ThlsIdea was received with
much applause until one of the
members remarked pluintlvejy;
"Jlut his excellency would shoot
ut t und that would not be pleas
ant" Once more silence filled the
hall. To orgunizo a bear hunt with
out any bear, this waa the problem
that confronted then), Ho wonder
they were utterly dlseourage. u
f-ret?ifiiy uims tf iu. youujji
- "My dear colleagues," he said.
"I have an idea!"
Every eye was immediately
turned upon him and every pnlr ol
eyebrows raised in inquiry.
"Do not ask me to explain my
idea. It is a secret! Only be
prompt at the meeting to-morrow.
The bear will be there."
The senate, aa oho man, drew a
long breath of relief. The ques
tion was settled. There would be
The next morning at dnybreak
e.very one was at the place of meet
ing. The entire council was to be
present at the hunt. The presi
dent, Rujah-Por, received the gov
ernor with a long speech, in which
he lauded his excellency as the
greatest among men ; and the coun
cil gaped in admiration of the
brave spectacle he presented.
So complete a hunting outfit ns
that worn by the governor had
ifever before been seen in Sydney
City. Could it be possible for one
man to use so many knives, pistols
and guns, or wns it a walking ar
senal that was before them? The
councillors gasped and almost for
got their anxiety about the bear.
The governor was up at an early
hour. Methodically he went over
the ground and took his precnu
tions, meanwhile copiously ex
plaining the rules and regulations
of the noble sport of bear hunting.
Suddenly in the midst of his dis
course a loud roaring was heard.
The councillors looked at each
other in t'elief and the governor
grew slightly pale.
"The bear!" he murmured.
There wns a cracking of broken
twigs, a heavy tread, and from an.
opening in the trees appeared a
bear, a real bear with a long and
shaggy coat and ferocious claws.
The youngest councillor looked
about him in triumph.
"Didn't I tell you so?" command
ed the governor. "Leave me alone
to face the enemy!"
The enemy paused. For an en
emy beseemed strangely peaceful.
He sat still on his haunches aud
looked about him. Just then a
low whistle sounded from the di
rection of the youngest councillor.
"Dear me, it is never wise to do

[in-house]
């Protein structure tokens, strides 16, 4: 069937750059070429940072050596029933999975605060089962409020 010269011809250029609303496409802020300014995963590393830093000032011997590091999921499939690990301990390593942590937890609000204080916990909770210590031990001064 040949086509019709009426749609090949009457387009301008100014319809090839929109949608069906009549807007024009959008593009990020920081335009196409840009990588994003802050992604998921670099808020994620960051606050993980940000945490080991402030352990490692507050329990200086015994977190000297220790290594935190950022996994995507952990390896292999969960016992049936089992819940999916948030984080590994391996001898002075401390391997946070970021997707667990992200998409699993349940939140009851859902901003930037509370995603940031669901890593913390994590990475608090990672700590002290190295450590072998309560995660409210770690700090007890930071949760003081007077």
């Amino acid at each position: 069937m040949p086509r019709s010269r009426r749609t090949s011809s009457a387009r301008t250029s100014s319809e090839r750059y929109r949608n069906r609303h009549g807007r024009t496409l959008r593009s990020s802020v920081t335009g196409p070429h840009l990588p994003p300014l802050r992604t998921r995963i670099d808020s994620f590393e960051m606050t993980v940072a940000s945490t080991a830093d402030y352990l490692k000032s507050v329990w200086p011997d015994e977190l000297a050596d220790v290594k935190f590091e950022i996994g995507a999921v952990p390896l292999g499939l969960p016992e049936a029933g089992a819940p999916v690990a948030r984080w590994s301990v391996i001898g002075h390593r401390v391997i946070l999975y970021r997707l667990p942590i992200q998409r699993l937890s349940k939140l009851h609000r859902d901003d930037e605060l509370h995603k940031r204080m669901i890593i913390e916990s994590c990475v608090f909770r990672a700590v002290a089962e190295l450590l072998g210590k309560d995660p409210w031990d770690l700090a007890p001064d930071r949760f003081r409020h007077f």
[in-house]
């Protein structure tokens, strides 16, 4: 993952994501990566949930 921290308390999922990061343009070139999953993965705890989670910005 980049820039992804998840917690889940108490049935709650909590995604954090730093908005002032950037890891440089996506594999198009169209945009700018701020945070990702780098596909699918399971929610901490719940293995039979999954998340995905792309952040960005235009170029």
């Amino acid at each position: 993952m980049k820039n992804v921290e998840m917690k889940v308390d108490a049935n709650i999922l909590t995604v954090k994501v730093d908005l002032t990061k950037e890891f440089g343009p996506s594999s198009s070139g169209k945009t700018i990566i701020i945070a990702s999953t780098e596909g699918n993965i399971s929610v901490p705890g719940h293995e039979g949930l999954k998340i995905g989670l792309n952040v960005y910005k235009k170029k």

that," cried the governor, "just see
what will happen "
As he spoke the bear raised his
head and then continued to move
forward, but in what a strange
manner. Erect upon his hind legs,
he almost seemed to be dancing.
"Exactly as I thought," cried his
xcellency, in a trembling voice;
'he is most dangerous now."
"Hn-hum!" murmured Itajnh
Por to the youngest councillor, "a
"Hush!" replied the councillor,
in a whisper; "Barnum's circus is
in Sydney City just now! Was it
not a glorious idea? But don't let
the governor hear us!"
The governor could not have
aeard. He had reached the critical
moment when he required all his
:ourage and presence of mind. He
raised his gun to his shoulder. The
Bang! went his excellency's gun.
The bear paused, undecided.
Bang, bang! The bear fell mo
tionless. "G ood !" murmured the young
?st councillor, enthusiastically.
ne is a wonderful trained beat'.
At one shot, he comes forward; ar
'wo he falls; at three " He
stopped abruptly, the governor
wns rushing toward his victim, his
fnco aglow with unexpected sue
jess. "Hurrah!" he cried.
Suddenly his excellency's voice
froze in his throat. The bear, con
lderlng that he had remained
oroBtrrtte as long ns the I'ules re-'
jufred, rose to his hind feet and
proceeded,wIth the third figure,
Delicately grnspiug his excel'
ency around the waiBt, he begun
o waltz briskly, In spite of him
telf, the governor was obliged to
teep time. His fuco was con
futed. Queer cries came from his
Darted lips, As if to tranquillize
jlm the bear geutly licked his
It was too much! In not one of
lis books on sports had the gov
rnor ever read that It was the cus
am of beurs to waltz with theJr
witters and to lick their cheeks,
rlud It been a case of fighting with
in Infiirlnted auimal, his excel